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A package containing pig's ears sit on display at LeonÕs Thriftway grocery store, which also sells pigsÕ feet and snouts, in Kansas City, Missouri, U.S., July 15, 2018. Picture taken July 15, 2018. REUTERS/Theo Waters(reuters_tickers)
By Tom Polansek
CHICAGO (Reuters) - Before the U.S.-China trade war, American pig processors exported nine out of every 10 pigs' feet and heads they shipped overseas to China and Hong Kong - for prices higher than they would fetch anywhere else.
Those parts and others that most Americans won't eat - hearts, tongues, stomachs, entrails - have a special place in Chinese culinary culture and, consequently, in the profit margins of U.S. pork exporters.
"You often hear that the products are what keep the plants running," said Erin Borror, economist for U.S. Meat Export Federation, a trade group.
The pipeline for these profitable pig parts, known collectively as offal, is closing fast after China slapped two tariffs on U.S. pork totalling 50 percent.
That's forcing U.S. processors to sell an increasing amount of such parts for pennies to be rendered into food for pets and livestock.
U.S. shipments of byproducts affected by the duties fell by about a third in April and May combined, after China imposed the first 25 percent tariff on American pork in April, according to the latest data from the U.S. Department of Agriculture.
On July 6, Beijing implemented an additional 25 percent duty as the world's two largest economies slapped tariffs on $34 billion worth of each others' goods.
U.S. President Donald Trump has said the U.S. tariffs - which have provoked equivalent Chinese retaliation - aim to close the $335 billion annual U.S. trade deficit with China.
The USDA declined to comment on the drop in offal exports.
Exporting pig offal to China has been a money-maker because consumers there enjoy its strong flavour. Stewed pigs' feet with white beans, for instance, is a famous dish from Sichuan province, one of the country's culinary capitals.
At least one product exported to China has almost zero value anywhere else: hind pigs' feet. Rear feet are nearly impossible to sell elsewhere because they have holes in them from where hogs are hung upside down in packing houses, which turns off consumers in other countries, said Dermot Hayes, an agricultural economist at Iowa State University.
"They go from zero value outside of China to a significant value when the Chinese market is fully open," Hayes said.
ALTERNATIVE SUPPLIES OF STOMACHS, LIVERS
China will likely have little trouble finding supplies to replace U.S. pig offal, analysts said.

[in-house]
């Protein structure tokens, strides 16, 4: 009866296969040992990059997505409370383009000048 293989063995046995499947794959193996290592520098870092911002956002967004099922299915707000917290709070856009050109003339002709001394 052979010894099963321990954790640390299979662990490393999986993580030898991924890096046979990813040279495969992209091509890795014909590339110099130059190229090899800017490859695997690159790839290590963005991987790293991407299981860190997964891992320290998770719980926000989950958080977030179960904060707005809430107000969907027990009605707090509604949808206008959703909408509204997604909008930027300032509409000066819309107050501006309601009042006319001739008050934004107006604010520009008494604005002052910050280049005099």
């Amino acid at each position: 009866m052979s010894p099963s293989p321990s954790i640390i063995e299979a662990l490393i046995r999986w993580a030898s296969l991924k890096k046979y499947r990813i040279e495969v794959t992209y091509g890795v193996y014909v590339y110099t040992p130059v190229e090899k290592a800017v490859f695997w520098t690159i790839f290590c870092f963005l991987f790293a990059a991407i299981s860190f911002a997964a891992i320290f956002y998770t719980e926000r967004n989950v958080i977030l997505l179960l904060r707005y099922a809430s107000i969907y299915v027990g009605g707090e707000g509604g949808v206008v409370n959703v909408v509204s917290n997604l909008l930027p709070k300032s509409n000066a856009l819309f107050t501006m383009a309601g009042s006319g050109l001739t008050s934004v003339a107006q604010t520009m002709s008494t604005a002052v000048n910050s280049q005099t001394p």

An expansion of its domestic hog industry had already made buyers less dependent on American pork before the trade tensions.
Chinese buyers could also import more from Europe, where hog prices have been trading at their lowest levels in at least two years, analysts said.
"The Chinese aren't going to get hurt by this," said Ken Maschhoff, chairman of The Maschhoffs, the largest family-owned U.S. pork producer. "Chile or Europe or somebody else is going to say, 'Well, we've got a bunch of stomachs or livers or feet that we're not using...'"
The slowdown hurts major processors in the United States, such as WH Group Ltd's Smithfield Foods Inc; Seaboard Foods, a division of Seaboard Corp; and the JBS USA unit of Brazil's JBS SA. Such companies benefited from record total U.S. offal sales of more than $1.1 billion in 2017.
Smithfield, the biggest U.S. pork processor and exporter to China, declined to comment. The company, owned by China-based WH Group, sells offal, jowls and lard, according to its website.
Meat processor Tyson Foods Inc also declined to comment. Seaboard and JBS did not respond to requests for comment.
Margins for U.S. pork processors are under pressure due to the impact of the trade fight and last month slipped to their lowest level in three years.
WH Group's stock price has tumbled 28 percent so far this year. Tyson shares are down 19 percent and Seaboard shares have dropped 13 percent.
$860 MILLION IN LOSSES
The average value of U.S. offal exports to China was about 76 cents (57p) per pound in 2017, according to the U.S. Meat Export Federation.
If packers do not sell them elsewhere for human consumption, the byproducts will be rendered in the United States for about 18 cents per pound - a decrease equating to a loss of $1.55 per hog for the volume exported to China, the federation said.
Overall, it estimated lower offal prices could translate into losses of $860 million (£652 million) for the U.S. pork industry over the next year. Processors will try to pass on losses to farmers by paying less for live hogs, Hayes said.
"It is the pork farmer who suffers," he said.
Lower demand also has processors rendering more offal into animal feed, according to the federation. Prices in that segment could come under pressure, however, as more processors try to grab market share.
Ohio-based JH Routh Packing Company sells most of its offal to feed animals at less than 20 cents per pound, sales manager Tony Stearns said.
"Everybody who can sell the stuff," he said about offal, "they're pretty much selling everything they can."
Pet food makers could use more offal in their products in response to an increase of supply, said Dana Brooks, president of the Pet Food Institute, an industry group that represents the pet units of companies including Nestle SA, which sells Purina, and Mars Inc, which sells the Pedigree and Whiskas brands.
"The parts that we don't eat here in America for pork often have nutritional value to our pets," Brooks said.
(Additional reporting by Theopolis Waters in Chicago and Dominique Patton in Beijing; Editing by Brian Thevenot)